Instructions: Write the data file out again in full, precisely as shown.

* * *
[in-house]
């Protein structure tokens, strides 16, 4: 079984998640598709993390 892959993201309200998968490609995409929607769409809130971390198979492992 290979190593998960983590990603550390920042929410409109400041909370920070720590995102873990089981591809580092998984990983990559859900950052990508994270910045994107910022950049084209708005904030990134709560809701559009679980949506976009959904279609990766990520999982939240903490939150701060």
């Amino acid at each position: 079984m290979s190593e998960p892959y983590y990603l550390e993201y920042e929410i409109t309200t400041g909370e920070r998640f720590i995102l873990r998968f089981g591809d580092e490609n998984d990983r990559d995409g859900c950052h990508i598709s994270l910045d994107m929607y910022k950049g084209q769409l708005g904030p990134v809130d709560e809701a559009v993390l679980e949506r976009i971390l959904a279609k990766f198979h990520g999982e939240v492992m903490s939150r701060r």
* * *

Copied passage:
[in-house]
């Protein structure tokens, strides 16, 4: 079984998640598709993390 892959993201309200998968490609995409929607769409809130971390198979492992 290979190593998960983590990603550390920042929410409109400041909370920070720590995102873990089981591809580092998984990983990559859900950052990508994270910045994107910022950049084209708005904030990134709560809701559009679980949506976009959904279609990766990520999982939240903490939150701060």
């Amino acid at each position: 079984m290979s190593e998960p892959y983590y990603l550390e993201y920042e929410i409109t309200t400041g909370e920070r998640f720590i995102l873990r998968f089981g591809d580092e490609n998984d990983r990559d995409g859900c950052h990508i598709s994270l910045d994107m929607y910022k950049g084209q769409l708005g904030p990134v809130d709560e809701a559009v993390l679980e949506r976009i971390l959904a279609k990766f198979h990520g999982e939240v492992m903490s939150r701060r």